Monreal et alii, 1985  
Infectious Bursal Disease Snyder et alii, 1984 IDEXX,KPL
  Solano et alii, 1985 Guildhay
  Briggs et alii, 1986  
  Solano et alii, 1986  
  Tsukamoto et alii,1990  
Inf. Laryngotracheitis Adair et alii, 1985 KPL
Leucocytozoonosis Isobe and Suzuki, 1986  
Marek's Disease Cheng et alii, 1984  
Mycoplasma gallisepticum Piela et alii, 1984 IDEXX
  Talkington et alii, 1985 KPL
  Higgins and Whitear, 1986  
  Mohammed et alii, 1986a,  
  Yagihashi et alii, 1986  
  Avakian et alii, 1988  
  Cummins et alii, 1990  
Mycoplasma synoviae Higgins and Whitear, 1986 IDEXX (+ M.g.)
  Mohammed et alii, 1986a,b KPL
Newcastle Disease Piela et alii, 1984 IDEXX
  Snyder et alii, 1984 Guildhay
  Wilson et alii, 1984 Immuno-Comb
  Marquardt et alii, 1985 KPL
  Rivetz et alii, 1985  
  Thayer et alii, 1987a,b  
  Brown et alii, 1990  
Rotavirus Myers et alii, 1989  
Reovirus Islam & Jones, 1988 IDEXX,KPL
Reticuloendotheliosis   IDEXX
Salmonella typhimurium Hassan et alii,1990,1991,1993 Guildhay

Salmonella enteritidis

Keller et alii, 1993

  Cooper et alii, 1989 IDEXX (Comp.)
.......................................................... Hassan et alii, 1990....................... .......................................................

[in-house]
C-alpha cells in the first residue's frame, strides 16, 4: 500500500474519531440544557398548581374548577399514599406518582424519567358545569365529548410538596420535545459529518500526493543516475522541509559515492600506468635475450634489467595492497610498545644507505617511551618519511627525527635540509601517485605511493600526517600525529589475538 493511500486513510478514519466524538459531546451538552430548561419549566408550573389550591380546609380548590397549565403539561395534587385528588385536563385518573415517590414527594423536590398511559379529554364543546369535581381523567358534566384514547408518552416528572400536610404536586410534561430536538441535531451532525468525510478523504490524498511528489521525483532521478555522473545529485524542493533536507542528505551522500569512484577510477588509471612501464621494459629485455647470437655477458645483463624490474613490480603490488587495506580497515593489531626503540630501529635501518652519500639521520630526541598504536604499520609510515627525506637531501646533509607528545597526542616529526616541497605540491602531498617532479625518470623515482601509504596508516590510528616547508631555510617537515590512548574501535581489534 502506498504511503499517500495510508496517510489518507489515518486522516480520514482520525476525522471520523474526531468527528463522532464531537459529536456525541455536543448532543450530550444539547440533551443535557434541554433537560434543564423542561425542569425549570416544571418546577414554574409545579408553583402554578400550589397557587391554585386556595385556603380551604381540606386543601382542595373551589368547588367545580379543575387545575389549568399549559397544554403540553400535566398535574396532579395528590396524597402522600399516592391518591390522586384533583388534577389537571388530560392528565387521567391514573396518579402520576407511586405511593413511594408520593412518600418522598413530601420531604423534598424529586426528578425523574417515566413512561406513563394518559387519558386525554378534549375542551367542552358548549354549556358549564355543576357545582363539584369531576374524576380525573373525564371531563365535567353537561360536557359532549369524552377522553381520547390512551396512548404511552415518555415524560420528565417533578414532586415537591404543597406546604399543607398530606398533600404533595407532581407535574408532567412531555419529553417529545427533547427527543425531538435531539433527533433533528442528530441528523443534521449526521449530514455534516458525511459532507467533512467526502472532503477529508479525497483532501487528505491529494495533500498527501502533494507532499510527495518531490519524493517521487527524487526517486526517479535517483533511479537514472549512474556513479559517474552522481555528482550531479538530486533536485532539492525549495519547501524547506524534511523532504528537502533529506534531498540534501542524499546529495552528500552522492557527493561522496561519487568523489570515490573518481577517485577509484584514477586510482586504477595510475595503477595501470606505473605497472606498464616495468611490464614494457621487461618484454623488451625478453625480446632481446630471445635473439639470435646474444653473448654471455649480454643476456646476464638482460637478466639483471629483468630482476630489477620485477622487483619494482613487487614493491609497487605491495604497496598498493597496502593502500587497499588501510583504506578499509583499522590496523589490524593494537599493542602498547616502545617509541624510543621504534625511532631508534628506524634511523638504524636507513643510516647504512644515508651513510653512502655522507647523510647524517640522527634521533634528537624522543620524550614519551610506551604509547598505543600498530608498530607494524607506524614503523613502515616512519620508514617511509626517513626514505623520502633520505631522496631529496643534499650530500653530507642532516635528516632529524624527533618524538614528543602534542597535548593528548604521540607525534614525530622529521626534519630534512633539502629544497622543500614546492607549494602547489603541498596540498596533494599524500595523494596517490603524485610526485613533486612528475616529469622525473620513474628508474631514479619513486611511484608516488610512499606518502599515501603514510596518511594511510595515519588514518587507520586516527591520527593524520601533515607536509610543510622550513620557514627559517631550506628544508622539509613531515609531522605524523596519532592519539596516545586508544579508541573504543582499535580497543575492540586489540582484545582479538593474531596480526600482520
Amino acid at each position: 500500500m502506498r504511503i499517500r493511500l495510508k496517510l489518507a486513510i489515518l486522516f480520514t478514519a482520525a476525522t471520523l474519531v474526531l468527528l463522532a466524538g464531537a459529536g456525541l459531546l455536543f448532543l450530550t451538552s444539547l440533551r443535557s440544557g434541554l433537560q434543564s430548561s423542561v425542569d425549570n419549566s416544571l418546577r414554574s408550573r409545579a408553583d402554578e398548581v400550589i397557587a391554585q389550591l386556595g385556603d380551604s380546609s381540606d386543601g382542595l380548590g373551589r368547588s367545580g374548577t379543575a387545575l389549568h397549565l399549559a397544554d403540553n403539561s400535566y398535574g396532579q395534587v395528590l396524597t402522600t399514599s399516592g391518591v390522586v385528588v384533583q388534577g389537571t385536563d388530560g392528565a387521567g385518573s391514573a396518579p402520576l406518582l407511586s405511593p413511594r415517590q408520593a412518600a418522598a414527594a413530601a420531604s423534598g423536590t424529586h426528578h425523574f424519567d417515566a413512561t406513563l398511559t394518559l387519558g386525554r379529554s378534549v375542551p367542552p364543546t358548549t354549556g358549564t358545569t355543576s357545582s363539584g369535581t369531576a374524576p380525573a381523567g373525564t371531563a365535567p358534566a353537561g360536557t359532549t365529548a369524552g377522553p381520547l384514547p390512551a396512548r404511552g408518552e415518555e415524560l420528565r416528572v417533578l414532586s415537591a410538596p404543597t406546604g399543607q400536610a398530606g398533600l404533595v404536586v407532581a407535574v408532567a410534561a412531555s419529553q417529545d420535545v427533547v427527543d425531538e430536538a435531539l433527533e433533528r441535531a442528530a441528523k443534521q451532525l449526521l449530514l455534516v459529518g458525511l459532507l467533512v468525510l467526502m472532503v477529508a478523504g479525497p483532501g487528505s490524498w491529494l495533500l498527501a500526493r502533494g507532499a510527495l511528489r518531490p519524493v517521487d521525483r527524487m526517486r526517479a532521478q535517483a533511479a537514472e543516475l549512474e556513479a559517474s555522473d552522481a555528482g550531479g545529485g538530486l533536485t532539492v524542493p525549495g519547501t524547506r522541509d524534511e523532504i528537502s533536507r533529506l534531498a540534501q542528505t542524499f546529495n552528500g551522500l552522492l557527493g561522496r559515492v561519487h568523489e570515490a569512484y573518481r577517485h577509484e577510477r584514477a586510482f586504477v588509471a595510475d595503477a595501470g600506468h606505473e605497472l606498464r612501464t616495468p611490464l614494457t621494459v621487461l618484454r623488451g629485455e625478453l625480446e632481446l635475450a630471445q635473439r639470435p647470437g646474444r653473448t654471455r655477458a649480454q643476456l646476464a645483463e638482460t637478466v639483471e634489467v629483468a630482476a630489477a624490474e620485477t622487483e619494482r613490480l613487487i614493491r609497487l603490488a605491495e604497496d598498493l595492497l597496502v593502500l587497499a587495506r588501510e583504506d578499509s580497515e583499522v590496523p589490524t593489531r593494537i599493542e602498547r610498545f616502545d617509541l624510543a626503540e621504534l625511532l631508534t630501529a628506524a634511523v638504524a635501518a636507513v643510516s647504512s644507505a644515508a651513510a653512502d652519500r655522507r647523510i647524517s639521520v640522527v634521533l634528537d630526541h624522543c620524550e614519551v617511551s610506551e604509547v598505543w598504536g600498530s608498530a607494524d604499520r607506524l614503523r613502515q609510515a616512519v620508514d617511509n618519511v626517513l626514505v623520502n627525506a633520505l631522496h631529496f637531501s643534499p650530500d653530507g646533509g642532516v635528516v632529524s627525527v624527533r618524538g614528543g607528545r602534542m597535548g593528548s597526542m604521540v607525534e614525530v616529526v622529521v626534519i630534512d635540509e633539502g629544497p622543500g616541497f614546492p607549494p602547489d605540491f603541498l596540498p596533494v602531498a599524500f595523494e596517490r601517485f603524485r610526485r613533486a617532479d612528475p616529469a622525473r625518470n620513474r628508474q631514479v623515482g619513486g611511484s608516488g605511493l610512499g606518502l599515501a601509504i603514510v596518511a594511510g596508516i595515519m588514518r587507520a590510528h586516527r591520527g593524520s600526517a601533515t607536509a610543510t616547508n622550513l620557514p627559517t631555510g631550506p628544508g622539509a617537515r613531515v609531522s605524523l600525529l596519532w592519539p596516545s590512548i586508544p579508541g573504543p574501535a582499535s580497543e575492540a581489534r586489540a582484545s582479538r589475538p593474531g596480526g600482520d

Dadrast et alii, 1990  
  Timoney et alii, 1990  
  Nicholas & Andrews, 1991  
  Nicholas & Cullen, 1991  
S.gallinarum/pullorum Barrow et alii, 1992  
Escherichia coli Leitner et alii, 1989  
  Melamed et alii, 1991  
Enterovirus Hayhow and Saif, 1993  
Haemorrhagic enteritis Ionconescu, 1984  
(Adenovirus Type II) Davidson et alii, 1985  
  Ionconescu et alii, 1985b  
  Hurk and V.d.Hurk, 1986  
Paramyxovirus type 3 Ionconescu et alii, 1985a  
Rotavirus Kang et alii, 1985  
Mycoplasma synoviae Ortiz and Kleven, 1992  
Mycoplasma iowae Jordan et alii, 1987  
Newcastle Disease   IDEXX
Pasteurella multocida   IDEXX
Other birds    
Ornithosis (Chlamydia) Ruppanner et alii, 1984  
Pasteurella anatipestifer Hatfield et alii, 1987  

Note: No endorsement is intended by citing specific manufacturers in the above list. For an up-to-date list of ucts please contact the manufacturer direct:

Cambridge Veterinary Sciences
Unit 8, Henry Crabb Road
Littleport, Ely
Cambs\tab CB16 1SE
Tel +44 (0) 353 861911 Fax 860409
KPL Kirkegaard & Perry Laboratories
3 Cessna Court
Maryland 20879-4174 USA
Tel +1 301 948 7755 Fax 9480169
Guildhay Ltd
Riverside Business Centre
Walnut Tree Close
Surrey GU1 4UG United Kingdom
Tel +44 (0) 483 573727 Fax 574828
Svanova Biotech
S-751 83 Uppsala

T. 46 18 557055 Fax 46 18 553398

IDEXX Laboratories Ltd
Milton Court, Churchfield Road
Chalfont St Peter, Nr Gerrards Cross
SL9 9EW United Kingdom
Tel +44 (0) 753 891660 Fax 891520